U.S. Department of Education Issues Resource Document that Discourages Restraint and Seclusion | U.S. Department of Education

My initial response to the title of this article was, “There go the last vestige of dealing with severely dangerous and disruptive behavior…” I was thinking about some of the kids I worked with–severely behaviorally disordered children who suffered from PTSD brought on by early childhood abuses. These kids needed to be restrained and moved to a time-out area where they could work out their aggressions on padded walls.

But these are not the students at which this legislation was targeted. That is, their disruptive behavior was not what brought about these new guidelines. Rather, the release of the document was in response to the cases of abuse and death at public and private treatment centers. I followed the link below to the announcement; then followed another link to the explanation and document itself.

U.S. Department of Education Issues Resource Document that Discourages Restraint and Seclusion | U.S. Department of Education.

When I downloaded the 45-page PDF, I was not certain what I would find. Rather than a set of “don’t do this” statements, I found a thoughtful and careful delineation of alternative means to eliminate seclusion and restraint. It does not say “don’t restrain.” Rather, it says, “These are the guidelines for when you must restrain, and these are the things you need to document when you do so.” Interestingly, there were few differences from what we had to do when I was teaching in a day treatment program, when the only way to guarantee both the individual’s safety and that of the other students (and classroom adults) was to take down and restrain. Of course, there were never any apparatuses used. These kids didn’t need physical restraints–just time to calm down. I didn’t even know it was legal to put restraints on a child outside of a psychiatric ward or institution, where supervision for the entire period of restraint was available.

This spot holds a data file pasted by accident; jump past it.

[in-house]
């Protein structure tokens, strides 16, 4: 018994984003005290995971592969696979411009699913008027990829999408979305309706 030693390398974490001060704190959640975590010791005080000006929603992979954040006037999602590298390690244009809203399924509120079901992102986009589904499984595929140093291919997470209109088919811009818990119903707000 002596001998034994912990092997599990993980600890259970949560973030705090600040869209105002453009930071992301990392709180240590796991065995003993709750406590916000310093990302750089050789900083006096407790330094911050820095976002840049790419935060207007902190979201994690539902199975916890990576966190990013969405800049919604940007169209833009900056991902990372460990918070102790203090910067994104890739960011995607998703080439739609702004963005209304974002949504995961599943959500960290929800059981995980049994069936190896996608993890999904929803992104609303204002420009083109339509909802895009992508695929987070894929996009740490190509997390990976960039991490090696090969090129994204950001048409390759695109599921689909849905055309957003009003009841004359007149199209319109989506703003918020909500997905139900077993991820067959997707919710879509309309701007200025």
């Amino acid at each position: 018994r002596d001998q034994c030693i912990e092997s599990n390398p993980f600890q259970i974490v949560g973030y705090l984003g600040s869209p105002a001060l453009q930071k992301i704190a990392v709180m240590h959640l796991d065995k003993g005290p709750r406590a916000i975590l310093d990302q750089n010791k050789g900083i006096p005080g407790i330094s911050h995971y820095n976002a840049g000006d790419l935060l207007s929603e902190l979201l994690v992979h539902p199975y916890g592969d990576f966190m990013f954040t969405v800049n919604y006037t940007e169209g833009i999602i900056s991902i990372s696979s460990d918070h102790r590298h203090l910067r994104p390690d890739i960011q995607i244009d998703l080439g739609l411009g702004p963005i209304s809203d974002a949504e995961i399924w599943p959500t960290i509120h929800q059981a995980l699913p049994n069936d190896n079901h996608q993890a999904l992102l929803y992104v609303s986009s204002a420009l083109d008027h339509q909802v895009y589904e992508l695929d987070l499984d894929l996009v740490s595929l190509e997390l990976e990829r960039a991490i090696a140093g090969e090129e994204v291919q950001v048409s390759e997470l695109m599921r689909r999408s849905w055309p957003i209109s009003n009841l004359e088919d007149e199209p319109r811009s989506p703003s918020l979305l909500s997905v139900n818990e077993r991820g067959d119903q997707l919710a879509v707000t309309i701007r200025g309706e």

The main focus of this document is for states to use it as a model for their own guidelines for restraint and seclusion. Personally, I don’t see that the US DoE’s guidelines can be improved on, but each state is different and has different needs. Which is why the guidelines also establish a recommended schedule for review of adopted guidelines. Needs change, after all.


Lawsuit targets California’s legal protections for teachers – latimes.com